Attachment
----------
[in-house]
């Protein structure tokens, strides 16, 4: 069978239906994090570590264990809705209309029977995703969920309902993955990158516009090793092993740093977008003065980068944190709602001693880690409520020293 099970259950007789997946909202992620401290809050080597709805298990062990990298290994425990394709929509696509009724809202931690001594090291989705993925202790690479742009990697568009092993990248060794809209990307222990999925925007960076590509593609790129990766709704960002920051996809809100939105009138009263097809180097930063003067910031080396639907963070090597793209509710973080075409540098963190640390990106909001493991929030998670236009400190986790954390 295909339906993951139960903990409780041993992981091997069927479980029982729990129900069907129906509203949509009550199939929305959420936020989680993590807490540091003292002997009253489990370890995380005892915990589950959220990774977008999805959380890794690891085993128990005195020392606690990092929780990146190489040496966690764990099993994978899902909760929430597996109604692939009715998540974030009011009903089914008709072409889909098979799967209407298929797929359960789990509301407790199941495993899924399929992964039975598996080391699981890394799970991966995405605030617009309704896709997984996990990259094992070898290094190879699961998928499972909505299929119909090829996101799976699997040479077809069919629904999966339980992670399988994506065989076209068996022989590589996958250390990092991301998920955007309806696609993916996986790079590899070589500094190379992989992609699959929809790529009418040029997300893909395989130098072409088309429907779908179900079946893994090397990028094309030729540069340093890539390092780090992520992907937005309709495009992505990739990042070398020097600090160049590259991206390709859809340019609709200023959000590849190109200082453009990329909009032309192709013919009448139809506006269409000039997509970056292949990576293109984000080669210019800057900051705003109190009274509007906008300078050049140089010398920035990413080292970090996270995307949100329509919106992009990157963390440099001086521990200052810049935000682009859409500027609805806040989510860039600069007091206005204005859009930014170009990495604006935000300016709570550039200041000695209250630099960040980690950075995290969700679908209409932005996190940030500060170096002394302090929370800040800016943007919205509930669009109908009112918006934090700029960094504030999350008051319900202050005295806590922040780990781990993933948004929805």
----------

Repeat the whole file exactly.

[in-house]
């Protein structure tokens, strides 16, 4: 069978239906994090570590264990809705209309029977995703969920309902993955990158516009090793092993740093977008003065980068944190709602001693880690409520020293 099970259950007789997946909202992620401290809050080597709805298990062990990298290994425990394709929509696509009724809202931690001594090291989705993925202790690479742009990697568009092993990248060794809209990307222990999925925007960076590509593609790129990766709704960002920051996809809100939105009138009263097809180097930063003067910031080396639907963070090597793209509710973080075409540098963190640390990106909001493991929030998670236009400190986790954390 295909339906993951139960903990409780041993992981091997069927479980029982729990129900069907129906509203949509009550199939929305959420936020989680993590807490540091003292002997009253489990370890995380005892915990589950959220990774977008999805959380890794690891085993128990005195020392606690990092929780990146190489040496966690764990099993994978899902909760929430597996109604692939009715998540974030009011009903089914008709072409889909098979799967209407298929797929359960789990509301407790199941495993899924399929992964039975598996080391699981890394799970991966995405605030617009309704896709997984996990990259094992070898290094190879699961998928499972909505299929119909090829996101799976699997040479077809069919629904999966339980992670399988994506065989076209068996022989590589996958250390990092991301998920955007309806696609993916996986790079590899070589500094190379992989992609699959929809790529009418040029997300893909395989130098072409088309429907779908179900079946893994090397990028094309030729540069340093890539390092780090992520992907937005309709495009992505990739990042070398020097600090160049590259991206390709859809340019609709200023959000590849190109200082453009990329909009032309192709013919009448139809506006269409000039997509970056292949990576293109984000080669210019800057900051705003109190009274509007906008300078050049140089010398920035990413080292970090996270995307949100329509919106992009990157963390440099001086521990200052810049935000682009859409500027609805806040989510860039600069007091206005204005859009930014170009990495604006935000300016709570550039200041000695209250630099960040980690950075995290969700679908209409932005996190940030500060170096002394302090929370800040800016943007919205509930669009109908009112918006934090700029960094504030999350008051319900202050005295806590922040780990781990993933948004929805």